'All these authorities show that in a conditional decree such as the one which was in this case the court-fee payable would be the amount of the condition which the plaintiffs sought to get removed, i.e., a sum of Rs. 5,535/5/8 and therefore the jurisdictional value would follow that amount. The appeal would lie to this Court. No question of bona fide mistake arises nor does it show any good faith because if the legal advisers of the appellant had only taken the trouble of looking up any elementary book on Court-fees and Suits Valuation Act, they would have discovered this. Good faith has been defined in the Law of Limitation in Section 2(7) as follows:--
'(7) 'good faith'; nothing shall be deemed to be done in good faith which is not done with due care and attention:' In my opinion no good faith has been shown and there is no reason for the extension of time under Section 5, Limitation Act.'
On behalf of the appellant, in the main reliance is placed on the Punjab University v. Acharya Swami Ganesh, (1972) 1 SCWR 606=(AIR 1972 SC 1973). In this case appeal against the judgment of the District Judge was filed two days after the period of limitation had expired and the reason given in the application under Section 5 of the Limitation Act was that the counsel for the Punjab University had miscalculated the last day on which the appeal was to be filed. This mistake was held not to be due to negligence and it was observed as under:--
'It is true that counsel for the University committed a mistake in his calculation. But that is not the same thing as negligence. In matters of calculation it is common knowledge that people do not commit mistakes. They are bona fide mistakes and these mistakes have got to be taken note of by courts in considering whether the delay in filing the appeal should be condoned or not. It has been repeatedly held by courts that a mistake by a lawyer is a good ground for condoning the delay in filing the appeal. It is clear that the appeal came to be filed two days after the period of limitation solely because of the wrong calculation made by counsel. The High Court is therefore directed to admit the appeals and dispose of the same in accordance with law.'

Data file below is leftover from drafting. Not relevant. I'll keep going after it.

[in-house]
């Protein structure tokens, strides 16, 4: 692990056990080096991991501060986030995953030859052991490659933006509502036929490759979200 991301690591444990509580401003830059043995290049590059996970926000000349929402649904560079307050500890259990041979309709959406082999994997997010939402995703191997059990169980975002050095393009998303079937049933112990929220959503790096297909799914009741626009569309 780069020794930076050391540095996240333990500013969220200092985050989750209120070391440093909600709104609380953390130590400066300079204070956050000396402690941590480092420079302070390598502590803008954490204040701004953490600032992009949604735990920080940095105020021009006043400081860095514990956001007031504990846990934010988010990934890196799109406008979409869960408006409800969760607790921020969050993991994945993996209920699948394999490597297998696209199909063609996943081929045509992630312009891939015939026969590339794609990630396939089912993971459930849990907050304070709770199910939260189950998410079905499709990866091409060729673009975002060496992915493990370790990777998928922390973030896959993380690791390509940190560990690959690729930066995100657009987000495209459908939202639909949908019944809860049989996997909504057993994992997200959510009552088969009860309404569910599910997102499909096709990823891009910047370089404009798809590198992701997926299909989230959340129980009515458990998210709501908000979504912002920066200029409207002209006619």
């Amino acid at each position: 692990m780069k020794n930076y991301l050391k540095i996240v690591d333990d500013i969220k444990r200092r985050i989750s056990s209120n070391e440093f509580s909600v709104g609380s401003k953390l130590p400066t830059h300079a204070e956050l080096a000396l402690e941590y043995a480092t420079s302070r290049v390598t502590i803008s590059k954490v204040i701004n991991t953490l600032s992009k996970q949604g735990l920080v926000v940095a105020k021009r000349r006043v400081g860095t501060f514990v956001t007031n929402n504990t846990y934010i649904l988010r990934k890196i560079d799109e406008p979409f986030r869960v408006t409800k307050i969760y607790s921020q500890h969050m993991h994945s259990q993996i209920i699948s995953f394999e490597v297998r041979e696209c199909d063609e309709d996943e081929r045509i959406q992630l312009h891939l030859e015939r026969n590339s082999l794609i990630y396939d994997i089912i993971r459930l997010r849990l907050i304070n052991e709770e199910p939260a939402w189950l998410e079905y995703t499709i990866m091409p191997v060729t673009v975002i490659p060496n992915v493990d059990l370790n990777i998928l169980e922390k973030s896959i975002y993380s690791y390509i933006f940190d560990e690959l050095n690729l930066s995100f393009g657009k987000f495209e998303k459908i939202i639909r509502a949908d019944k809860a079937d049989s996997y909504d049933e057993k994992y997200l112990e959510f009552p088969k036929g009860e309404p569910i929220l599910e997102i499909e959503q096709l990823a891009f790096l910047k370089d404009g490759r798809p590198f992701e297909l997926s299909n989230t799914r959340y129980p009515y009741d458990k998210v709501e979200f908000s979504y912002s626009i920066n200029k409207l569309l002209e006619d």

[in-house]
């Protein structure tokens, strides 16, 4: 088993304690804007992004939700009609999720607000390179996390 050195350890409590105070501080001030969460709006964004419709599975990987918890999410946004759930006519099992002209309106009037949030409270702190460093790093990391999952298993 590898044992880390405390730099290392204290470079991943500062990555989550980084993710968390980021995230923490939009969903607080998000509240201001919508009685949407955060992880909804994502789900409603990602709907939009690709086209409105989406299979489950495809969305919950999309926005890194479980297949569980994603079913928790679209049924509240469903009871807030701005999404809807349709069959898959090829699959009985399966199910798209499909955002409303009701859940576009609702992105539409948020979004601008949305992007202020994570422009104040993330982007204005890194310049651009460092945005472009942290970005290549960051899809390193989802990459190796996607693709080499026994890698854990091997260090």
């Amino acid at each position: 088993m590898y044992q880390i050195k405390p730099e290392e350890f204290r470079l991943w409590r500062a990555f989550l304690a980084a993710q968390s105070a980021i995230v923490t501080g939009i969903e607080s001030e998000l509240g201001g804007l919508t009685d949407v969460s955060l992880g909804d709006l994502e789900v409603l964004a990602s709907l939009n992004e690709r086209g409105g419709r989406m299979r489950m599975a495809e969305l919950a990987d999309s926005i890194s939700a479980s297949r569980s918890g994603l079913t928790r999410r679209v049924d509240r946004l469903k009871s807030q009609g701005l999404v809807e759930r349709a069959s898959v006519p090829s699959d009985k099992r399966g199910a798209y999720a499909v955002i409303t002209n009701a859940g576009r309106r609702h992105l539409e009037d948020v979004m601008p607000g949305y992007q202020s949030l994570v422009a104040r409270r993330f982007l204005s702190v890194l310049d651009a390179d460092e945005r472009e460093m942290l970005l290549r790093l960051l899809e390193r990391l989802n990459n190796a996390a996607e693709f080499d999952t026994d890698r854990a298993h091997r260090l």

In the above case, the Supreme Court has not departed from the principles of law enunciated in the above two authorities but came to the conclusion that the mistake in that particular case was a bonafide one, i.e., that the mistake could have occurred even by the exercise of due care and caution. I am, therefore, of the view that this authority does not advance the case of the appellants.
5. Reference was also made to State of Kerala v. Krishna Kurup Madhava Kurup, AIR 1971 Ker 211. In this case it was found that the appeal had been instituted in the wrong Court on the advice of the counsel but the wrong advice was due to the fact that the law as to proper forum prevailing at the time of filing the appeal was ambiguous and this had led to the mistakes by the counsel. On the facts of that case it was held that the counsel had acted in good faith. This authority again is of not much help to the appellants.
6. For the reasons stated above, I am clearly of the view that no ground for condoning delay has been made out and it is of no consequence that even the respondent had filed an appeal against the impugned order in the Court of the District Judge. The counsel for the respondent may have been equally negligent and his negligence cannot furnish a reason for holding that the appellants' counsel acted in good faith. Consequently the appeal fails and is dismissed but the parties are left to bear their own costs.
7. Appeal dismissed.